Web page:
The music Chris Baron creates is americana folk, and is like a freefall once he starts. He travels solo with a kick drum and guitar and some pedals, or with an accompanist if the timing is right...
The songs are fun and funky, and wineries to brewpubs to singer-songwriter showcases (back when it was all legal...cut it out, COVID!)...have reportedly had great nights.
In addition to past collaborations with cool pacific northwest bands, there are
five solo albums, four of which have been released with glory:
Searchlights In Mexico (2008) ;
Light Up The Sky (2014) ;
Habits (2019) ;
Don't Keep, Pass On (2021) ;
Chris is a solo singer-songwriter across the year 2020, but a brand new band is being put together...
Chris, what are your favorite bands to listen to in and immediately post-quarantine?
Punch Brothers. Shane Brown. Tk & the Holy Know-Nothings. Dave Matthews.
Pacific NW songwriter Dan Weber says "...Chris' live show exudes the
wonderment and enthusiasm of an artist drawing an authentic
connection with his audience...feeding off that raw live energy...he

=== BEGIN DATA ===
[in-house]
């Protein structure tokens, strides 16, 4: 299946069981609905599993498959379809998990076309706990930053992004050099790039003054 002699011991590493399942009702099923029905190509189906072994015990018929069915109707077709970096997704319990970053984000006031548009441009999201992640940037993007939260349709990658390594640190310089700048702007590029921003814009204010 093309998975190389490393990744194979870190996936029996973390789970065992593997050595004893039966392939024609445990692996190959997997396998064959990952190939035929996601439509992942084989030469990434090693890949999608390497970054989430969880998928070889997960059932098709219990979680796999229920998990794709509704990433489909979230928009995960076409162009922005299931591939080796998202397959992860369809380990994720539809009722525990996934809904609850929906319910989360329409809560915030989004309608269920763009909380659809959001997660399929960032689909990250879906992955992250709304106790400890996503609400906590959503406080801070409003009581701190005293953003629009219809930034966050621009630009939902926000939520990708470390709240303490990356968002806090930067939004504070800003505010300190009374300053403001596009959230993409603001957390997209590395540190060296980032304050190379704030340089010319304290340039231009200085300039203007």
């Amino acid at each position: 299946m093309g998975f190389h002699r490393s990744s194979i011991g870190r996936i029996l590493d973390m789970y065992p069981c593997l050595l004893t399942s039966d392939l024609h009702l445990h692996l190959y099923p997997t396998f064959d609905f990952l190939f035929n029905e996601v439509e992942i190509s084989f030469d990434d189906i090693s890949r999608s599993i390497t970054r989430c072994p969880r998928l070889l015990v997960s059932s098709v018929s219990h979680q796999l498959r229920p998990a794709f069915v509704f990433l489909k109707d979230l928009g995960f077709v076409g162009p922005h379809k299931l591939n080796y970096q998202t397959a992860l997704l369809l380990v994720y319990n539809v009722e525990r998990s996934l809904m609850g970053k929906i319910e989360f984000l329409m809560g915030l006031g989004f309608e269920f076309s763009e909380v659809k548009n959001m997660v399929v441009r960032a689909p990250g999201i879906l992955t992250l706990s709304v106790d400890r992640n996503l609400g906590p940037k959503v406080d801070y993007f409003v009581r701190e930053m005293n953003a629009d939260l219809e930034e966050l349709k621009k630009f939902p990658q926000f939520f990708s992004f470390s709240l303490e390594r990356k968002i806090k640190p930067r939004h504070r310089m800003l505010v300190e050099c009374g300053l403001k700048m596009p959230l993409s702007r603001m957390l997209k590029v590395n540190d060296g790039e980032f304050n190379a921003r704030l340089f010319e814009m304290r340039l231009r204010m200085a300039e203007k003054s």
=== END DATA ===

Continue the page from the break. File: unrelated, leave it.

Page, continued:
rocks out and storytells the way Wilco and The Avett Brothers have so
Austin songwriter and family man Jake Riggs once yelled "...It's not hard
to tell that Baron was born to perform. From the solemn to the goofy,
sentimental to grateful, his mannerisms and charisma effortlessly
transition between the songs and the mood of the room. 'How can
Chris be in all moods at all times?' you have asked many times. It took
thousands of hours of stage time, thousands of gallons of beer and
more heartbreak than the average human can endure. So go see Chris
Baron live. He'll be the long-haired, tall approachable guy holding the
guitar...and chances are he'll be smiling..."
The soundman at Tumbleweed Music Festival in 2019 was clearly overheard saying "...I've been doing this for 17 years, and that was the best live set I've seen."
Hans Vollman, via George Saunders in 2017:
"...His mind was freshly inclined toward sorrow; toward the fact that the world was full of sorrow; that everyone labored under some burden of sorrow; that all were suffering; that whatever way one took in this world, one must try to remember that all were suffering (none content; all wronged, neglected, overlooked, misunderstood), and therefore one must do what one could to lighten the load of those with whom one came into contact; that his current state of sorrow was not uniquely his, not at all, but, rather, its like had been felt, would yet be felt, by scores of others, in all times, in every time, and must not be prolonged or exaggerated, because, in this state, he could be of no help to anyone and, given that his position in the world situated him to be either of great help or great harm, it would not do to stay low, if he could help it..."